When in doubt, throw a party.

That was the sage conclusion of the staff at Buffalo Arts Studio, the storied arts organization housed on the fifth floor of the TriMain Center, when the topic of a 2013 fundraiser came up.

And it’s tough to argue with that philosophy when the party in question is the tried-and-true triennial affair known as Trimania, the four previous incarnations of which have gone down as some of the biggest and most successful one-night art events in the city.

“We kept on trying to come up with fundraisers that would be fun to have, and we kept coming up with Trimania all over again,” said BAS Executive and Artistic Director Cori Wolff. “Everybody already is always asking us when the next Trimania is going to come.”

Answer: The next Trimania is Saturday, two years after the most recent version in 2011 instead of the customary three. On Saturday, the bustling former industrial complex on Main Street will become one giant exhibition space for a dizzying array of artistic projects and performances ranging from live mural painters and roving interactive art installations to a one-night revival of the former alternative art space Sugar City. The whole evening, much bigger than its 2011 predecessor, will be set to the music of 26 bands and DJs, from Trimania vets like Family FUNKtion and the Sitar Jams and members of Babik to newcomers like DJs Cutler and Lulu.

Wolff, who took the reins of the organization last year, said the goal with this year’s Trimania was to be as eclectic as possible as well as to usher in a younger crowd.

“If anything,” Wolff said, “we were just like, ‘Who wants to be included?’ ”

Lots of people, as it turns out.

As in past years, other tenants in the TriMain Center, from the studios of artists like Dorothy Fitzgerald, Monica Angle and David Derner to nonprofits like Grassroots Gardens and Aspire of Western New York, will open their doors to visitors for open houses.

Three new murals, by OGRE, Max West and Max Collins, will be either unveiled or produced live during the event. At least five dance troupes, including the popular burlesque troupe the Stripteasers and an outfit known as Contortion Dance, will perform. And for the first time, comedy and spoken word make an appearance in the TriMain headquarters of Western New York Deaf Adult Services, with performances from the Dykes of Hazard and readings from Mark Goldman, George Grace and others.

The Queen City Roller girls will weave through the TriMain Center’s echoing hallways on skates from one art installation or studio to the next. This year’s site-specific installations include a wedding chapel constructed by local artists Jeff Mace and John Toohill, who will perform actual marriages for anyone who might want them, and a roving project called “Choose Your Own Artventure” by Tara Sasiadek and Jon Furman.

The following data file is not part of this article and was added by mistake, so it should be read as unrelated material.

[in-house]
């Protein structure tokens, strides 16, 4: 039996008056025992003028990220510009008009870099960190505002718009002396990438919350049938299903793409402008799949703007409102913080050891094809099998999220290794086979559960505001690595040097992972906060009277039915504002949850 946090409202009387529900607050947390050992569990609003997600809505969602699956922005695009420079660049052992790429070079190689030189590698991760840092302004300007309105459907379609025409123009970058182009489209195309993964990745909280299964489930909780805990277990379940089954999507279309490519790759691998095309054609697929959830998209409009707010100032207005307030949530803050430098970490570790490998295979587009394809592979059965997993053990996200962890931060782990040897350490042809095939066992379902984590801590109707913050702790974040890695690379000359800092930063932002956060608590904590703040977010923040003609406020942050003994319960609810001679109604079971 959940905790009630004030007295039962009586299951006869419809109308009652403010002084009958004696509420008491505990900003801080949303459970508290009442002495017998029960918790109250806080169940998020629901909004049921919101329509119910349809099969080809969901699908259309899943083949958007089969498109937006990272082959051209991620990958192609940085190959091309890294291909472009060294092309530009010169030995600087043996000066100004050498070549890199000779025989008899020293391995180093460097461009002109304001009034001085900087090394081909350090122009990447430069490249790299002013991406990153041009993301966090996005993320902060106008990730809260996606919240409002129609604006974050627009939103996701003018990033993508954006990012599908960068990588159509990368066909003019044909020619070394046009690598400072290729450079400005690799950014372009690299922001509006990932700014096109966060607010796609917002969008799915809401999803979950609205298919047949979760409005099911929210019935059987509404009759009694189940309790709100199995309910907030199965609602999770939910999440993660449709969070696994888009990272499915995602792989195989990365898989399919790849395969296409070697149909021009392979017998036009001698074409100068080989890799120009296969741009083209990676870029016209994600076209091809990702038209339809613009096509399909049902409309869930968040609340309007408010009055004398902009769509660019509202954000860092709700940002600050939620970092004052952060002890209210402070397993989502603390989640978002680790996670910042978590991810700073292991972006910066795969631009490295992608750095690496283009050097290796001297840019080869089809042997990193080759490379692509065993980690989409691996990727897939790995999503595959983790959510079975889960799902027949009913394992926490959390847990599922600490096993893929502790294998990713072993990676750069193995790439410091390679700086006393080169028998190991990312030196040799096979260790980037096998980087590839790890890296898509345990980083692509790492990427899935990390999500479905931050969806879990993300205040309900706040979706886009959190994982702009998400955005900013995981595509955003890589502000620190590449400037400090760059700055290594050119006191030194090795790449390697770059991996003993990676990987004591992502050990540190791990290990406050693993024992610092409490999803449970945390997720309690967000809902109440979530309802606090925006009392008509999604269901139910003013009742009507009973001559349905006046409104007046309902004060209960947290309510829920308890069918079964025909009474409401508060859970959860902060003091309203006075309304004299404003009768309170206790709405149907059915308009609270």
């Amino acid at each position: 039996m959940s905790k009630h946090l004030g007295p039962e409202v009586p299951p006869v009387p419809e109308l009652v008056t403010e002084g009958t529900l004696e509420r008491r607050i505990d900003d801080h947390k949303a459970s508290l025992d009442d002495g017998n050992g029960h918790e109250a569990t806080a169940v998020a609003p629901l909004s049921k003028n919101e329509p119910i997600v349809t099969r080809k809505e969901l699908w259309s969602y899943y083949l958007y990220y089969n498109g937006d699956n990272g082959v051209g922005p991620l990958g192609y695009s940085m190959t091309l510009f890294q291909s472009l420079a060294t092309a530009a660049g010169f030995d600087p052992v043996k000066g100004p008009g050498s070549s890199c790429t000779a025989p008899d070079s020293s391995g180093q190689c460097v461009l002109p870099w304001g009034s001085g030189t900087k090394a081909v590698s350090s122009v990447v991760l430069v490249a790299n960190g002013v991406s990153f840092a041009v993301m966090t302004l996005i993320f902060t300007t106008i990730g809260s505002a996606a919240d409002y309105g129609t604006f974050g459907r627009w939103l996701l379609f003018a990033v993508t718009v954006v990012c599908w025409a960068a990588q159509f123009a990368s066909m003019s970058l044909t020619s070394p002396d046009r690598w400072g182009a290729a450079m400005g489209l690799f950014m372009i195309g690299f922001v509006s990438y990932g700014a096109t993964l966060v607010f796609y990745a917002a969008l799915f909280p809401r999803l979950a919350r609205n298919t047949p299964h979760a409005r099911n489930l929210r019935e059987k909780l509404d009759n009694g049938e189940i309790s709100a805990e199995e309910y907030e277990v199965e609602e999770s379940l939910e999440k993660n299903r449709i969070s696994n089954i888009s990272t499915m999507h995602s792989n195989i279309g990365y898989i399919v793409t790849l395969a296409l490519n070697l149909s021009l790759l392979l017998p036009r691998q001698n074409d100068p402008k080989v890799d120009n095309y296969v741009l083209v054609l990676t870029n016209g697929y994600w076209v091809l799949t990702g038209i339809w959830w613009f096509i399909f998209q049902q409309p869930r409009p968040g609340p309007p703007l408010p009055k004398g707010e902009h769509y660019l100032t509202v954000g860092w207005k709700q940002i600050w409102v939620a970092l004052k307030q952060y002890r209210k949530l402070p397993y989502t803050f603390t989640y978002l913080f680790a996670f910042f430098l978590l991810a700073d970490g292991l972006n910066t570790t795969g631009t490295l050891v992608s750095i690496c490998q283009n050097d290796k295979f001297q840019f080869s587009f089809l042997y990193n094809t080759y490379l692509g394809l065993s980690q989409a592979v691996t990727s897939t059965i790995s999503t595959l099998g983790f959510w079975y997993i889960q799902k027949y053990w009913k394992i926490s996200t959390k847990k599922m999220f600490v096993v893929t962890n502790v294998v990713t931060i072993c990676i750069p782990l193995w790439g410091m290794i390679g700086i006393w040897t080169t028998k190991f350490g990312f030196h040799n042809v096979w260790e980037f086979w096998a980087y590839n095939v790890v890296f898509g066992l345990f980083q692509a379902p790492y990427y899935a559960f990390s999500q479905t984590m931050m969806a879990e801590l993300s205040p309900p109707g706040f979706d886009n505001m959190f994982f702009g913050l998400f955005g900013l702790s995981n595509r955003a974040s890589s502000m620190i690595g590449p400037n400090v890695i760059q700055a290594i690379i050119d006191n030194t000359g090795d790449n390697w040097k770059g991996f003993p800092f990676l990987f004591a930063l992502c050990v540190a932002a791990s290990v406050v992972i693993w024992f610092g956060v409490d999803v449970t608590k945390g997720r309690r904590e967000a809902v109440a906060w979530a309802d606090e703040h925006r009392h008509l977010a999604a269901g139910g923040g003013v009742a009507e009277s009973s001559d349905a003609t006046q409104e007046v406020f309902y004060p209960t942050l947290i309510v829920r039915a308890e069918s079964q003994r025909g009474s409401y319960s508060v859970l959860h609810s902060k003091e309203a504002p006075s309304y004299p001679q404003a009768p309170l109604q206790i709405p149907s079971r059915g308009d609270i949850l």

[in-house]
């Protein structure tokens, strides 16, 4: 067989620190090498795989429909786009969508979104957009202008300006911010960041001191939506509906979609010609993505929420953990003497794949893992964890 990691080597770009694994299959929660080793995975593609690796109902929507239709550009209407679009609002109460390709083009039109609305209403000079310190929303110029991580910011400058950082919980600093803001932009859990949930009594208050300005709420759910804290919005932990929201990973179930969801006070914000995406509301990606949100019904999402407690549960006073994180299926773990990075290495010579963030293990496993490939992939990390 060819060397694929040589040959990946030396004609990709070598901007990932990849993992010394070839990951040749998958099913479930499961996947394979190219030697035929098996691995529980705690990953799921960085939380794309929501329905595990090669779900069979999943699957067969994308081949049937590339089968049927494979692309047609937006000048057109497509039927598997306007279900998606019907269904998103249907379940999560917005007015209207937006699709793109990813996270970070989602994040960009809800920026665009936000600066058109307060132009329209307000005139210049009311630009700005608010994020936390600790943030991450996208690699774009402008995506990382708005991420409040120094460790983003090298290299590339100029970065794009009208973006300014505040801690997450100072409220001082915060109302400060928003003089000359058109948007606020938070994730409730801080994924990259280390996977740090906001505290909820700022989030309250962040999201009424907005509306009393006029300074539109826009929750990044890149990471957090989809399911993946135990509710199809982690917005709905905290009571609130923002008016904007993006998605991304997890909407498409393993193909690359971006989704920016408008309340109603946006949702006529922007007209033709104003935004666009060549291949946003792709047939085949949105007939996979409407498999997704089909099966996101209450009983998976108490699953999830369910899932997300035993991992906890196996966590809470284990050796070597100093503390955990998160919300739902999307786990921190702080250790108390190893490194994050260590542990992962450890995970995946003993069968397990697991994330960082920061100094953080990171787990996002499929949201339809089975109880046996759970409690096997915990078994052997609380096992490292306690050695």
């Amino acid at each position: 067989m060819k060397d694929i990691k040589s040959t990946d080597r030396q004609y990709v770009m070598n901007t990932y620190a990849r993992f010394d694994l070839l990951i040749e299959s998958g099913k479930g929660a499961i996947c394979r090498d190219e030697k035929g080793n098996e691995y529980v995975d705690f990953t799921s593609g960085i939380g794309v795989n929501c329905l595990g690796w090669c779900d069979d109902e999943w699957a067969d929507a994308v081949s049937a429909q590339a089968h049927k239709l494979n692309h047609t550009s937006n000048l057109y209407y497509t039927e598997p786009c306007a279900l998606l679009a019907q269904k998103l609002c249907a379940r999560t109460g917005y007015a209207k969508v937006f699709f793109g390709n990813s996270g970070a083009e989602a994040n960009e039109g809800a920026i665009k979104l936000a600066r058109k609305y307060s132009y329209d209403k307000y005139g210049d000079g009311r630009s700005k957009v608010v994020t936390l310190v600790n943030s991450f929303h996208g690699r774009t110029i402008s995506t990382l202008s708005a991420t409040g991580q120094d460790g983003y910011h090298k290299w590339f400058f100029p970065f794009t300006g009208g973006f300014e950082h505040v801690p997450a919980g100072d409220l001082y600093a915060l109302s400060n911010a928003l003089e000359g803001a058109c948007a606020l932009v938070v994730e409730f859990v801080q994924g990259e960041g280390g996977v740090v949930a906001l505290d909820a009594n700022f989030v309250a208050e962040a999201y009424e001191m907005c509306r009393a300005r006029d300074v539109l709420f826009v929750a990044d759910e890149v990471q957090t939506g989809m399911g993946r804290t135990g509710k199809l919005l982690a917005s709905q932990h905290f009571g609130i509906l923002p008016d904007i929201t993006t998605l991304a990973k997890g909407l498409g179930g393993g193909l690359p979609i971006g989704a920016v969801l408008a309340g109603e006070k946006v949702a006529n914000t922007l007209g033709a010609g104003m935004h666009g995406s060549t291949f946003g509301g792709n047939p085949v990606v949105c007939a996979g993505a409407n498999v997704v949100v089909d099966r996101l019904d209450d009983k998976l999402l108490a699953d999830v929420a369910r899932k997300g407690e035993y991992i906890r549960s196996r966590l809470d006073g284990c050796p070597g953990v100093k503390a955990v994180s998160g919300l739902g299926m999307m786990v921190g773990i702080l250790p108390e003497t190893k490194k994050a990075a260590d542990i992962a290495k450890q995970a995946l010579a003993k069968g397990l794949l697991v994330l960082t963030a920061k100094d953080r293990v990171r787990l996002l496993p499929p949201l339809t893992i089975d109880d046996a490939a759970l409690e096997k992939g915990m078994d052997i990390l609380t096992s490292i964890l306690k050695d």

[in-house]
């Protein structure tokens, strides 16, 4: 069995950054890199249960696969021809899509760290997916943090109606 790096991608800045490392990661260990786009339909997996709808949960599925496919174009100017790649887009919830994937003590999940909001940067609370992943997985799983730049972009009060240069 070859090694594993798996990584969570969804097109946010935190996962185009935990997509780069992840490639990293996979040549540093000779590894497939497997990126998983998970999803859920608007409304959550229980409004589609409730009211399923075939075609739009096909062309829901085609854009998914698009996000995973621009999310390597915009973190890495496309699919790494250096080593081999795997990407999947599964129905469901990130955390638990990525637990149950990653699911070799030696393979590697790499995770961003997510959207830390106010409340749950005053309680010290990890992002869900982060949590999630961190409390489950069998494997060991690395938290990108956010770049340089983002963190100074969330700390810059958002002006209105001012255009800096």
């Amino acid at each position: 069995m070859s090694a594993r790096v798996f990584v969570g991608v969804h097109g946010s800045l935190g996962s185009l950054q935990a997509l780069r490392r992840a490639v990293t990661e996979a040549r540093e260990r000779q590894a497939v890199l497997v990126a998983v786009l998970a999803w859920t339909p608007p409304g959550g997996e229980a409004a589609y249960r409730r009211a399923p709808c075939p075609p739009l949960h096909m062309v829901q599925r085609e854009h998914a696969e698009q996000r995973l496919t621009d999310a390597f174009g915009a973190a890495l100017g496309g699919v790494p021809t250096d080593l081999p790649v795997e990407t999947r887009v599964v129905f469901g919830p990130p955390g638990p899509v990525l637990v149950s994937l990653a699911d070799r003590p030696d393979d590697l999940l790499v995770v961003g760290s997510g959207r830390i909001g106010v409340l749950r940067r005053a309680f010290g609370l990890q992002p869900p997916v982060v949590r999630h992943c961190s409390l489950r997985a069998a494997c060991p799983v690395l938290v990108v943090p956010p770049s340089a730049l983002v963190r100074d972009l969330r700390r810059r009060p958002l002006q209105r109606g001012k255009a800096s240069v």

Buffalo Arts Studio will also use the opportunity to open its next pair of exhibitions, featuring Buffalo artists James A. Allen and Adele Henderson, in its own gallery space.

Allen’s exhibition of paintings, “Tears, and No Tears,” are based on tragic events ranging from the Sept. 11 attacks to last year’s school shooting in Newtown, Conn. “My aspiration is to make vivid images, ones that will take you to a place of stimulation, contemplation, and, hopefully, some aesthetic reward,” Allen wrote in a statement.

Henderson’s show, “Good Question, Thanks for Asking,” includes about 20 globes that have been modified from their original forms and often collaged-over to suggest strange new topographies.

Potential Trimaniacs are advised to check out the full schedule on the BAS website.

This year’s Trimania, Wolff said, aims to far outdo 2011’s event, both in the volume and variety of performances and participants and in the audience draw. It its heyday, the Trimania fundraiser attracted on the order of 3,000 visitors, a number Wolff said the organization is shooting for again.

“It’s very important,” Wolff said of Trimania’s contribution to the BAS budget. “It takes $30,000 just to put on an event like this. [But] it goes a long way.”


Trimania highlights, floor by floor

The official Trimania program includes dozens of musical performers, DJs, roving art installations and performances of all imaginable stripes. Here’s a floor-by-floor look at some of the highlights:

• First floor: In the Trimania lobby, DJs Lulu and Chreath will spin from 8 to 9:30 p.m. while aerial dancer Ashley Vita Verde does her vertiginous brand of performance. Projection artist PROJEX will also present work in the lobby from 9:45 to 11:15 p.m.

• Second floor: During the VIP preparty from 7 to 8 p.m., artist Fotini Galanes will do a live drawing while the AcaBellas ensemble performs. Later, Suite 240 will host a silent art auction as well as the Buffalo Hula Hoop Group, fire dancers from Spun Out Fire Productions, roaming performance art by Neil L. Coletta and Kristi Meal and a performance by comedy group Dykes of Hazard at 10:30 p.m.

• Third floor: If music is your thing, the third floor is the place to be.Musical performers include Down to the Roots at 8 p.m., Hot Club of Buffalo featuring members of Babik at 9 p.m. and again at 11 and the Mordaunt Sisters at midnight.

• Fourth floor: The higher you go, the weirder it gets.Floor four features the experience known as Cosmic Dance from 8 to 11:30 p.m., The World of Sitler HQ light show at 8 and Andrew J. Reimers’ Country Punk Extravaganza at 10.

• Fifth floor: There’s way too much happening on the fifth floor to sum up neatly, buthere are a few picks: The artist known as OGRE will be performing live art from 8 to 9 p.m. in Suite 542 while fellow artist Max Collins offers live photo mural down the hall. What Would Mingus Do? plays at 8:45 p.m. in Suite 500, not far from where Buffalo Arts Studio opens two exhibitions by artists James A. Allen and Adele Henderson.

Colin Dabkowski